It is important that bereaved mothers take time to wash their hair.
In the past I’ve shared why it’s important for grieving mothers to do so much for others. Though I can not speak for everyone, I will say, most of those I have talked to have agreed it’s something we are compelled to do. Of the half dozen moms who have lost children, in my “real” life, each one has found a way to make the world a better place. The few who haven’t are still searching for what will be the right fit to do in memory of their child.
The reasons we do this can be as varied as each mother herself. From nonprofits to help children in need or to providing free clothing to those who are without all the way through to scholarships given at the deceased child’s high school. We must “do” something.
We know the world can be a very ugly place. The truth of what can happen to our precious child(ren) is real in our lives. We’ve experienced it. Having been (and being) at the very depths of despair and hopelessness we are more attune to those who are hurting. We can see it in their eyes. Hear it in their voice. Their struggle isn’t lost on us. This is something we can (maybe) help make better. So, we try.
There is also, in us, a burning need to make sure our child is not forgotten by the world that keeps moving forth. Eventually, our family and friends move back into their normal routines. Often times, when the third or fourth death anniversary (or birthday) passes by . . . very few reach out to us to say “hey, you and your child are not forgotten”. Realizing this is a slicing pain through our already fractured heart. When we do things “in our child’s memory” we keep their name more current in a world that seems to be erasing them a little at a time. Good acts that our child would have done had they lived.
Often times, though, we give at the expense of ourselves.
I am not sure why we lower ourselves on the list of “to do’s”. For myself, I know I didn’t think I deserved to be alive. I was an old 42 when Becca was killed. She was a much too young 23. I’d lived more life than she would ever have a chance to experience. I had children. She won’t ever know the joy of holding her brand new baby. I had a wedding. My beautiful girl won’t be nervous as she walks the aisle to her soon to be husband. I had lived plenty of years and I didn’t need anymore . . . she did.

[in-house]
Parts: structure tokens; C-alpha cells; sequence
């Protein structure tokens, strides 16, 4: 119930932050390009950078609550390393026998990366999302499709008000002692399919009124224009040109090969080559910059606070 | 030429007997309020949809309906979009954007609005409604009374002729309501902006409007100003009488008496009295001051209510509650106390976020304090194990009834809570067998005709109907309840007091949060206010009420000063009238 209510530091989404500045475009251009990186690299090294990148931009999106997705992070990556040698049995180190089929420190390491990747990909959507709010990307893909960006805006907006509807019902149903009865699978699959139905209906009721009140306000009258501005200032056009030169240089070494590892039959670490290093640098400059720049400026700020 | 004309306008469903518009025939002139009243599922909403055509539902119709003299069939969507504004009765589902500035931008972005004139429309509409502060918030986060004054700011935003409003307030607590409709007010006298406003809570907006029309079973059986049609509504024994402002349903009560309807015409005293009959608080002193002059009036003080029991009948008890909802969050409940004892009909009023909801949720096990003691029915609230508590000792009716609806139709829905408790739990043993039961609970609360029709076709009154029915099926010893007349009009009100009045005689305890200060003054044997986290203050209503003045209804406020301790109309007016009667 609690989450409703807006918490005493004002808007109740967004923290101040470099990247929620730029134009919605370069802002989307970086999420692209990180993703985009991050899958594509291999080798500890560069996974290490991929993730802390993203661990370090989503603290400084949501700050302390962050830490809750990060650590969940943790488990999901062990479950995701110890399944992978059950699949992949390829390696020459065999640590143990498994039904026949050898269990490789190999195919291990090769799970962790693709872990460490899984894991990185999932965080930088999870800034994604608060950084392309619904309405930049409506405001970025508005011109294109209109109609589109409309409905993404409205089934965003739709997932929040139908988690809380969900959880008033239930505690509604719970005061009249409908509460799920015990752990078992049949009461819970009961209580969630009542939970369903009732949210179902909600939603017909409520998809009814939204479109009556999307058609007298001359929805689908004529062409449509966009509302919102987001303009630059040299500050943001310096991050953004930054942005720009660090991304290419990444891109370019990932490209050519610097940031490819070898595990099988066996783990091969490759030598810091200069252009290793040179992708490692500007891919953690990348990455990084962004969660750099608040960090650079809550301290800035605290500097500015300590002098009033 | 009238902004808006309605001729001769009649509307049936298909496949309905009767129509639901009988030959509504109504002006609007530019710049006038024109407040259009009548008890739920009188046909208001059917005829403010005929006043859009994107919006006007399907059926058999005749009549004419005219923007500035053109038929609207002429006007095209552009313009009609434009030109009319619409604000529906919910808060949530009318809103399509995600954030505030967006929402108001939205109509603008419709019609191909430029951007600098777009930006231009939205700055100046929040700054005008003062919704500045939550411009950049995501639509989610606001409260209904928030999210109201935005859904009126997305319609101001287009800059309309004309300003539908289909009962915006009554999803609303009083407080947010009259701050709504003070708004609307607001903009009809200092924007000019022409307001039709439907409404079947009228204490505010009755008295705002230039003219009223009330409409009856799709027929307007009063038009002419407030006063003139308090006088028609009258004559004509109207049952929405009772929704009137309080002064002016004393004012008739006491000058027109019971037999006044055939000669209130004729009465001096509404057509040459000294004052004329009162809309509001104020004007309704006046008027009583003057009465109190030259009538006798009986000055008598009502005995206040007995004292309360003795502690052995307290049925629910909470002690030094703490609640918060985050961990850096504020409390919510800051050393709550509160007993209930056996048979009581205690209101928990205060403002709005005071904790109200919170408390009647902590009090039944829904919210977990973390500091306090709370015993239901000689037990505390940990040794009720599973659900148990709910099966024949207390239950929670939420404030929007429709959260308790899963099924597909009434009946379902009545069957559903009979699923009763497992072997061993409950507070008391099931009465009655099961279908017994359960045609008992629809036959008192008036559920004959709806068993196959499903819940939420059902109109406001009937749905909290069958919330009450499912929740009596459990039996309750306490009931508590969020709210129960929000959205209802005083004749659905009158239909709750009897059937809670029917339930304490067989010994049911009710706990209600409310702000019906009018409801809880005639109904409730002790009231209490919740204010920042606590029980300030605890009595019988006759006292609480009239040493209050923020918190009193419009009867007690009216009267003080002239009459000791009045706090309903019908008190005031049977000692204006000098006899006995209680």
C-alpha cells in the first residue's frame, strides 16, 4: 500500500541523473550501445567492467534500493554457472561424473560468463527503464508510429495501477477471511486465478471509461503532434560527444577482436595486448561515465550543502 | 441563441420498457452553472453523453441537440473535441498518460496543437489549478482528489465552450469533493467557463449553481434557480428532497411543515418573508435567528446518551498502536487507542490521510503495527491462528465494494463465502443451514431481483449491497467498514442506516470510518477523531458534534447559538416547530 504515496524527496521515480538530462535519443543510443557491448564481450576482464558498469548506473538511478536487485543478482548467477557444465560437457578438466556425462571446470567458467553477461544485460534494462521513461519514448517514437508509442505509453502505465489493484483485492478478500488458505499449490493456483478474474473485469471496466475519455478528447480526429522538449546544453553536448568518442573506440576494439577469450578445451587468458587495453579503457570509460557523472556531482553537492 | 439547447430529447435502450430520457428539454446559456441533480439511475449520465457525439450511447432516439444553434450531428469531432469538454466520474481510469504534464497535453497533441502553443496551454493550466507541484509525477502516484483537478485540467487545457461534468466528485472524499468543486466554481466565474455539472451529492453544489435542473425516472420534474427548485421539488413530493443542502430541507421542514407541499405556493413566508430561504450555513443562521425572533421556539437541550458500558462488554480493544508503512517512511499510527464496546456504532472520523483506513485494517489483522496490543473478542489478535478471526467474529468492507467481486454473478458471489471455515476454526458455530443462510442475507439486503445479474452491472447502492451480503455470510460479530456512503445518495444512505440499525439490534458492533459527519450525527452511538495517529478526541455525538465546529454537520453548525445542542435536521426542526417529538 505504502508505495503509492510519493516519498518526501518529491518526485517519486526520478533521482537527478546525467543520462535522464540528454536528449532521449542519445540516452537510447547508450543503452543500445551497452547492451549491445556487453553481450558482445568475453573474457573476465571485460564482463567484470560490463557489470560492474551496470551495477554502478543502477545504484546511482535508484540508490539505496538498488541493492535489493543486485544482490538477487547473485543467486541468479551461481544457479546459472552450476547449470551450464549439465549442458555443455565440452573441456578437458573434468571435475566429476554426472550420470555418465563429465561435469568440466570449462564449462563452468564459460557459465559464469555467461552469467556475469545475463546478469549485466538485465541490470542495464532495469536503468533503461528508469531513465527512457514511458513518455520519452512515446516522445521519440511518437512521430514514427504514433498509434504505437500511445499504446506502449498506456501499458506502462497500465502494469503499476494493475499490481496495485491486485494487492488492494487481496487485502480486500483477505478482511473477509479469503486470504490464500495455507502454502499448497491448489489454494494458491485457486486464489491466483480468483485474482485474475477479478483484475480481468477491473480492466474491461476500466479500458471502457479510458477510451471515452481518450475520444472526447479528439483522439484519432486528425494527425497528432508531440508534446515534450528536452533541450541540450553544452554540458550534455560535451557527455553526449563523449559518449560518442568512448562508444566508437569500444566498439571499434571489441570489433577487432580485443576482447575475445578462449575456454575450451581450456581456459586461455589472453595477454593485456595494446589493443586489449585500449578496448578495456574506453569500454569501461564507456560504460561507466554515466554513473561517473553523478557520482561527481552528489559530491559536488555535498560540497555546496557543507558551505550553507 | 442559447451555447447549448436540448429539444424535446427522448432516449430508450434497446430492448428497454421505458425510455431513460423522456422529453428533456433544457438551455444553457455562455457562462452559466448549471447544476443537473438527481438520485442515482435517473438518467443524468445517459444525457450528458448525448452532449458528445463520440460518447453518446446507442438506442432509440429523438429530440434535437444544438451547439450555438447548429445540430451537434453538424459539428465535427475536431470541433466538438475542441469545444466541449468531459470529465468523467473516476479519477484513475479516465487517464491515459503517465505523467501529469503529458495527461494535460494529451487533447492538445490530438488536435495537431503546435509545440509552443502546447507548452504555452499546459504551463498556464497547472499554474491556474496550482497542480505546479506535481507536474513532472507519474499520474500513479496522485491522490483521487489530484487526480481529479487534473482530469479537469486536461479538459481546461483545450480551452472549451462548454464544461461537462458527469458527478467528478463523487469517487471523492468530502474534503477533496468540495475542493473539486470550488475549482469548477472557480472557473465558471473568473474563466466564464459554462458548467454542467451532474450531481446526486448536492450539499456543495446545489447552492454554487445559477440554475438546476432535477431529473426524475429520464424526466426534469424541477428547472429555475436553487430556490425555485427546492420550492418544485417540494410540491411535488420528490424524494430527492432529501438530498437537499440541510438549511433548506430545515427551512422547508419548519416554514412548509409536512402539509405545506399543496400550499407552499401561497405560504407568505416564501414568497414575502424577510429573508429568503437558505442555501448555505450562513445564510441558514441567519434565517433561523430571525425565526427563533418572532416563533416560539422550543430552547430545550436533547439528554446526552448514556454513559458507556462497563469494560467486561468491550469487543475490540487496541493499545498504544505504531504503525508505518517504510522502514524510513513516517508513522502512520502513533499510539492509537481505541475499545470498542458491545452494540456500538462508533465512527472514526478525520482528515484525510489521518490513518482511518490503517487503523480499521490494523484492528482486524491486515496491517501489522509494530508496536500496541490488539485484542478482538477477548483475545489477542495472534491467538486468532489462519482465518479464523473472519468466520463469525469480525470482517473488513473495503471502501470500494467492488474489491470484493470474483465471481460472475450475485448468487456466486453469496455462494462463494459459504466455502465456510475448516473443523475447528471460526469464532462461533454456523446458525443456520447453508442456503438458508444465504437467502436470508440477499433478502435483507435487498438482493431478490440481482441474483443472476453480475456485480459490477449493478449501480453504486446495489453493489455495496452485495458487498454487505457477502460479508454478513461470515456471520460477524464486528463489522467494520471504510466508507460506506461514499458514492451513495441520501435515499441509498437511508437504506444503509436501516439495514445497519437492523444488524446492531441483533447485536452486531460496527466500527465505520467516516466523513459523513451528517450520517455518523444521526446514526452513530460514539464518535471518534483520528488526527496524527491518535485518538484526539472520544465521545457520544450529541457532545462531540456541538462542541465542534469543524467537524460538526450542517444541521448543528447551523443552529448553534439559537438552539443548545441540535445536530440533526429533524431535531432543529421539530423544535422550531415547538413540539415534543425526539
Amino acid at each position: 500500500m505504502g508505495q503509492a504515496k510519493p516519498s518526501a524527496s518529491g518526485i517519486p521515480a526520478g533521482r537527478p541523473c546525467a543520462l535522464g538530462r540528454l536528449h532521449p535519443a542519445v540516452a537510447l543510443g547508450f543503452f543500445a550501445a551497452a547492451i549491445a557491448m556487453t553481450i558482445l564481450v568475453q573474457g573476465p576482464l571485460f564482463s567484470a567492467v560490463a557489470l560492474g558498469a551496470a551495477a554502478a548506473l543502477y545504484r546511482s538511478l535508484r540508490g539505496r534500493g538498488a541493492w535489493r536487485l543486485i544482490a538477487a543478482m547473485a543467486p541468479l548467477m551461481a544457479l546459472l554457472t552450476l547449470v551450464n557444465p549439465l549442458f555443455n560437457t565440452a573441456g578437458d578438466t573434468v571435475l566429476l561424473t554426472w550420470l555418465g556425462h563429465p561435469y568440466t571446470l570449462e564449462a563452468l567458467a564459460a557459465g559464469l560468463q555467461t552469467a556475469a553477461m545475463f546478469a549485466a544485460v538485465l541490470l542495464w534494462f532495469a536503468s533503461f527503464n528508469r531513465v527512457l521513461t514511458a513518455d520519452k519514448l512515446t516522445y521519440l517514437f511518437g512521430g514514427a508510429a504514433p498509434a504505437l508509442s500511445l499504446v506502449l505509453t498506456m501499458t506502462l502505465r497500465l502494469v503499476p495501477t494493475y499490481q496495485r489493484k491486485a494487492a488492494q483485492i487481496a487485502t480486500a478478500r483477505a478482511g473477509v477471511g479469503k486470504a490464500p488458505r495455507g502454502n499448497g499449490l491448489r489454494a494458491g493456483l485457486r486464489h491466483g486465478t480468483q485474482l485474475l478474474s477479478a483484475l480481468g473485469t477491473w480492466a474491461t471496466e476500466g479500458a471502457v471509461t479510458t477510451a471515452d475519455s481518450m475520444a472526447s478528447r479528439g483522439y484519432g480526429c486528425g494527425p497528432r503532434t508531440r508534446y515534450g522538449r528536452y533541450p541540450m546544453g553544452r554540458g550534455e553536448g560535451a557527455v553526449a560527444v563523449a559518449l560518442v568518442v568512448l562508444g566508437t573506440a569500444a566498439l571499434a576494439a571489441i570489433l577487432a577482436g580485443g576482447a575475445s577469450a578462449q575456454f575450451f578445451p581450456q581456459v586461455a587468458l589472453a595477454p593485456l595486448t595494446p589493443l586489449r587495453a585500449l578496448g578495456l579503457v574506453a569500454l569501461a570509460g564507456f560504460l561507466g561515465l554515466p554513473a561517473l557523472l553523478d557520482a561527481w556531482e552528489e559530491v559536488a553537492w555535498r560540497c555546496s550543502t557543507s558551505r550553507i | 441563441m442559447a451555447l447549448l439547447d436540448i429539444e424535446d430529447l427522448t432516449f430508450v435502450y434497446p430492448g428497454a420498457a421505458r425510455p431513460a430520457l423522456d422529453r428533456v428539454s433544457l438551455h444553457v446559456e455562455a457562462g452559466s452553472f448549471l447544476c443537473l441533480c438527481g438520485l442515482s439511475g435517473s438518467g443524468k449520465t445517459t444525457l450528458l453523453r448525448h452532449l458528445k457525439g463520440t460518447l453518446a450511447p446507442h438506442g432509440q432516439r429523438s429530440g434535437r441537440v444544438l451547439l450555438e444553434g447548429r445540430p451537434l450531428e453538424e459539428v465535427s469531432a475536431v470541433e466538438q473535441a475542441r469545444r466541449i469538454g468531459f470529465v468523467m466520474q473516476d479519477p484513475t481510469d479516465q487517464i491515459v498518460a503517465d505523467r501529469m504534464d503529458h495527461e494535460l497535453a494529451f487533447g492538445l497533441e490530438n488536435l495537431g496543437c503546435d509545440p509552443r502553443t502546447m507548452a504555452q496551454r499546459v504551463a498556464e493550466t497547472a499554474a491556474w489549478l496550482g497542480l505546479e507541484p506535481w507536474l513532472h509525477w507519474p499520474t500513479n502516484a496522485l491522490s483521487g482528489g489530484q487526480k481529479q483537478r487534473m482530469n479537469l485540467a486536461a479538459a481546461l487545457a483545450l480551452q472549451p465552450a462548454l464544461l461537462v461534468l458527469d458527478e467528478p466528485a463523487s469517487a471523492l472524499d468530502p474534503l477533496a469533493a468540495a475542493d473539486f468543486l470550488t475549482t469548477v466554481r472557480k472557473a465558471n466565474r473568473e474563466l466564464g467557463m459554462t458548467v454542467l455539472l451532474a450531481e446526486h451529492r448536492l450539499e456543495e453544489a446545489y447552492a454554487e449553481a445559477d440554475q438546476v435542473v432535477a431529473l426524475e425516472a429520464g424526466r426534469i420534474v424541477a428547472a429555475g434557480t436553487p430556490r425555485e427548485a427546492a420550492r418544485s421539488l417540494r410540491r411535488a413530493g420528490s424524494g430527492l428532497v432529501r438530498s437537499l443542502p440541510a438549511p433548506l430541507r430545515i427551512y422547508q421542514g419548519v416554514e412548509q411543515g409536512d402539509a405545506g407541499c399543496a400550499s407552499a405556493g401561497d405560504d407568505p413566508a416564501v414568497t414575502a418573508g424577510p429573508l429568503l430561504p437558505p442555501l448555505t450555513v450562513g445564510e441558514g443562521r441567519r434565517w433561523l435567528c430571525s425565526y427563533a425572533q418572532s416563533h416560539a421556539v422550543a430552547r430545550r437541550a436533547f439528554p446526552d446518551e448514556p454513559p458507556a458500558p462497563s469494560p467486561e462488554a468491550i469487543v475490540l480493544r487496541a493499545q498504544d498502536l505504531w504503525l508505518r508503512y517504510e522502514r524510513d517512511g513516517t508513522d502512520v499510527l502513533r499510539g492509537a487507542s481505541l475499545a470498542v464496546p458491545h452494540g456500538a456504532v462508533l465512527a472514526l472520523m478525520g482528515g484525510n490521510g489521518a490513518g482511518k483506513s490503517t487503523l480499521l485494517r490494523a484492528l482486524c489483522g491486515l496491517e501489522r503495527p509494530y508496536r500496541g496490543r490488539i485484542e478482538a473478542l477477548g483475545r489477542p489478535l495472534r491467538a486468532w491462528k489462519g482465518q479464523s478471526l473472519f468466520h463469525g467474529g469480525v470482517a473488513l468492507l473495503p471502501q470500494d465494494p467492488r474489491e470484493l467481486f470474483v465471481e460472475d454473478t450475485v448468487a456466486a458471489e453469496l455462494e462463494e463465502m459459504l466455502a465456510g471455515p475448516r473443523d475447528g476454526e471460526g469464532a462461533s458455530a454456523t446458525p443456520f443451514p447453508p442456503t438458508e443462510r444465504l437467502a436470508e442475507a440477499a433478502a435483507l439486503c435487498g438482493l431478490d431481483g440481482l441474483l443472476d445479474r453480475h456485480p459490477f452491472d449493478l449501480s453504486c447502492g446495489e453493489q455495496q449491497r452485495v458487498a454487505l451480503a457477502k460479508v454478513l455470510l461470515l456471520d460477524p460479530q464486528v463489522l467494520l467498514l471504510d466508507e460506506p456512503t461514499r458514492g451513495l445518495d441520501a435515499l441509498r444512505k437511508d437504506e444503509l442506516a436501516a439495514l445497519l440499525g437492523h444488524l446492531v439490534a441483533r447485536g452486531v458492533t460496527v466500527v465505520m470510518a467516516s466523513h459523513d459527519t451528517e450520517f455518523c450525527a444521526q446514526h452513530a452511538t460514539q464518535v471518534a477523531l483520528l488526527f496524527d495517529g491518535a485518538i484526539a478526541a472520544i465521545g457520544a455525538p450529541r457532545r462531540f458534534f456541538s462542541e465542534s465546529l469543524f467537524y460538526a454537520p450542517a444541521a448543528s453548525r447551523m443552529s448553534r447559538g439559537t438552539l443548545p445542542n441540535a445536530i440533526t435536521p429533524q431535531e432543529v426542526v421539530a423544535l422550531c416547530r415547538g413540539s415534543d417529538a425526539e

When we don’t think we deserve anything we don’t take care of ourselves. Are we punishing ourselves for still being alive after our child has died? I am often ashamed that I managed to survive her death. My inner dialogue is this: how can you be happy? How can you laugh? A loving mother would have died, herself, from the heartbreak. You don’t deserve happiness.
Many times, we think nothing matters. Worrying about clean clothes seems ridiculous to us when our child is gone. Shortly after losing Becca, my cousin Tammy called me. She was distraught and asked why we bother to do the right thing when it’s all a game of chance in the end. I didn’t have an answer for her. I still don’t have an answer as to why. But, I do know we are worthing caring for.
Quite recently, a dear friend of mine overextended herself with a promise she made to four girls. Even though she knew there was very little hope of fulfilling the promise she tried her damndest. For days I watched her run herself ragged trying to provide what she said she would. I was pretty sure it wouldn’t come to fruition but I knew she needed to try. She could barely stand up straight but she kept working hard to give what they’d agreed upon even though the last girl she helped had stolen from her. Why? Because it’s what we do. We give, even if (and especially when) it’s at a cost to our own well being.
We have to be very careful that we don’t continually put ourselves in last place.
I thought I was doing pretty well in this respect. Turns out I wasn’t. Want to know what made me realize this? Ragged underwear. Old underwear I wasn’t able to throw away. They had no sentimental value (as if underwear could) but I kept wearing them anyway. While doing laundry with Stacey she made a comment about how we deserve nice things. I agree. But then I held up a pair of my very tattered underwear and she said: throw them away. You deserve better. And, she’s right.
Caring for ourselves has to be a priority. Giving all we have to others and saving very little for ourselves just makes this journey harder. Our souls can not heal if our bodies are neglected. Our well being, physical, mental, and spiritual is braided together. When we care for our bodies we care for our souls. The best thing we can do for ourselves is to care for our child’s mother. I know Becca would want that for me. And, I’m pretty sure your child would want that for you.
I threw the old underwear in the trash. Then, I took a shower and washed my hair.
If you are having a difficult time caring for yourself . . . try doing one small thing just for you today. Then tomorrow, add one more. You don’t have to stop “doing” for others . . . but put yourself at the top of the list.
With all you’ve been through . . . you truly deserve it.